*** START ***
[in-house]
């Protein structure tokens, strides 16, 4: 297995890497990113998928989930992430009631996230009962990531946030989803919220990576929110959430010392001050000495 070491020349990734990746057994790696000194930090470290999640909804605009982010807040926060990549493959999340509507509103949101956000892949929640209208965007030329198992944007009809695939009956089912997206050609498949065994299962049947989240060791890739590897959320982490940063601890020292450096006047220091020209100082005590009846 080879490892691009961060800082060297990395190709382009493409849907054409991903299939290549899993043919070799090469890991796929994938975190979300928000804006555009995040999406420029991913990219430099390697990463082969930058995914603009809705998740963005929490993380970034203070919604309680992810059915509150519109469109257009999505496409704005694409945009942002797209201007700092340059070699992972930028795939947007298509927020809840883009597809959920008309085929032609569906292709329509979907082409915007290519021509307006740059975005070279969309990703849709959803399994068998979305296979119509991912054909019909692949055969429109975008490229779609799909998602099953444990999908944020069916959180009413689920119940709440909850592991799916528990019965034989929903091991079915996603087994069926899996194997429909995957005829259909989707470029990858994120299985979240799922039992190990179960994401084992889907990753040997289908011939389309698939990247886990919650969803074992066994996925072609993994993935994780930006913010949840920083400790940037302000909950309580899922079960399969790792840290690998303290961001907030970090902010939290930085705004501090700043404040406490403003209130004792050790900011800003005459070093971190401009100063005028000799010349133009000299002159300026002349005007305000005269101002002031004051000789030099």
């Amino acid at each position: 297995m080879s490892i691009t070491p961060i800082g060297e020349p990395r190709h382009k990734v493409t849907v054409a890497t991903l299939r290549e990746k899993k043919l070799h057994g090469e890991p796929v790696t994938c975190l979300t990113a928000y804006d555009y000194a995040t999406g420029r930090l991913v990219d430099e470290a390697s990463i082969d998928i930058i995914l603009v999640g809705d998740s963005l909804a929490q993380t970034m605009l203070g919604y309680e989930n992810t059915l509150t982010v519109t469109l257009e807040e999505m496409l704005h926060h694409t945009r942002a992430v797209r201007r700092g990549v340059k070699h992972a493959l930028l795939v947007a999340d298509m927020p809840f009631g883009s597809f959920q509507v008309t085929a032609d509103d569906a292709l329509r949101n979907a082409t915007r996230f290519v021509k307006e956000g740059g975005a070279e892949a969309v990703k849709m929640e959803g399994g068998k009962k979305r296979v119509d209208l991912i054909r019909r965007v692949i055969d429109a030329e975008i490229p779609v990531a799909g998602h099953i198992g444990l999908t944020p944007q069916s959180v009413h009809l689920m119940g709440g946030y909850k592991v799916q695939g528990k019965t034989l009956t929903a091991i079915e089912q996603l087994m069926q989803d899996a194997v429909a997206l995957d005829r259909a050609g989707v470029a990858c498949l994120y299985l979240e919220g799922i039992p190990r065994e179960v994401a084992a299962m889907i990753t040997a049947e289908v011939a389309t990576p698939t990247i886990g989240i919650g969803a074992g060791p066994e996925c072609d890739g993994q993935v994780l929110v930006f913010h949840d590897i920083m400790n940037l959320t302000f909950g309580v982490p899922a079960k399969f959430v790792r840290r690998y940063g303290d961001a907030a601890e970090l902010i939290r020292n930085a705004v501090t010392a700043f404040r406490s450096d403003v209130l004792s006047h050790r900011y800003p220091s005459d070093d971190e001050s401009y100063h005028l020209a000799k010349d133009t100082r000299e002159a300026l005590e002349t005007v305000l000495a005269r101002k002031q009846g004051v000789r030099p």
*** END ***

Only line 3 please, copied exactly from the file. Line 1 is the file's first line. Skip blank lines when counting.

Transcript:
């Amino acid at each position: 297995m080879s490892i691009t070491p961060i800082g060297e020349p990395r190709h382009k990734v493409t849907v054409a890497t991903l299939r290549e990746k899993k043919l070799h057994g090469e890991p796929v790696t994938c975190l979300t990113a928000y804006d555009y000194a995040t999406g420029r930090l991913v990219d430099e470290a390697s990463i082969d998928i930058i995914l603009v999640g809705d998740s963005l909804a929490q993380t970034m605009l203070g919604y309680e989930n992810t059915l509150t982010v519109t469109l257009e807040e999505m496409l704005h926060h694409t945009r942002a992430v797209r201007r700092g990549v340059k070699h992972a493959l930028l795939v947007a999340d298509m927020p809840f009631g883009s597809f959920q509507v008309t085929a032609d509103d569906a292709l329509r949101n979907a082409t915007r996230f290519v021509k307006e956000g740059g975005a070279e892949a969309v990703k849709m929640e959803g399994g068998k009962k979305r296979v119509d209208l991912i054909r019909r965007v692949i055969d429109a030329e975008i490229p779609v990531a799909g998602h099953i198992g444990l999908t944020p944007q069916s959180v009413h009809l689920m119940g709440g946030y909850k592991v799916q695939g528990k019965t034989l009956t929903a091991i079915e089912q996603l087994m069926q989803d899996a194997v429909a997206l995957d005829r259909a050609g989707v470029a990858c498949l994120y299985l979240e919220g799922i039992p190990r065994e179960v994401a084992a299962m889907i990753t040997a049947e289908v011939a389309t990576p698939t990247i886990g989240i919650g969803a074992g060791p066994e996925c072609d890739g993994q993935v994780l929110v930006f913010h949840d590897i920083m400790n940037l959320t302000f909950g309580v982490p899922a079960k399969f959430v790792r840290r690998y940063g303290d961001a907030a601890e970090l902010i939290r020292n930085a705004v501090t010392a700043f404040r406490s450096d403003v209130l004792s006047h050790r900011y800003p220091s005459d070093d971190e001050s401009y100063h005028l020209a000799k010349d133009t100082r000299e002159a300026l005590e002349t005007v305000l000495a005269r101002k002031q009846g004051v000789r030099p």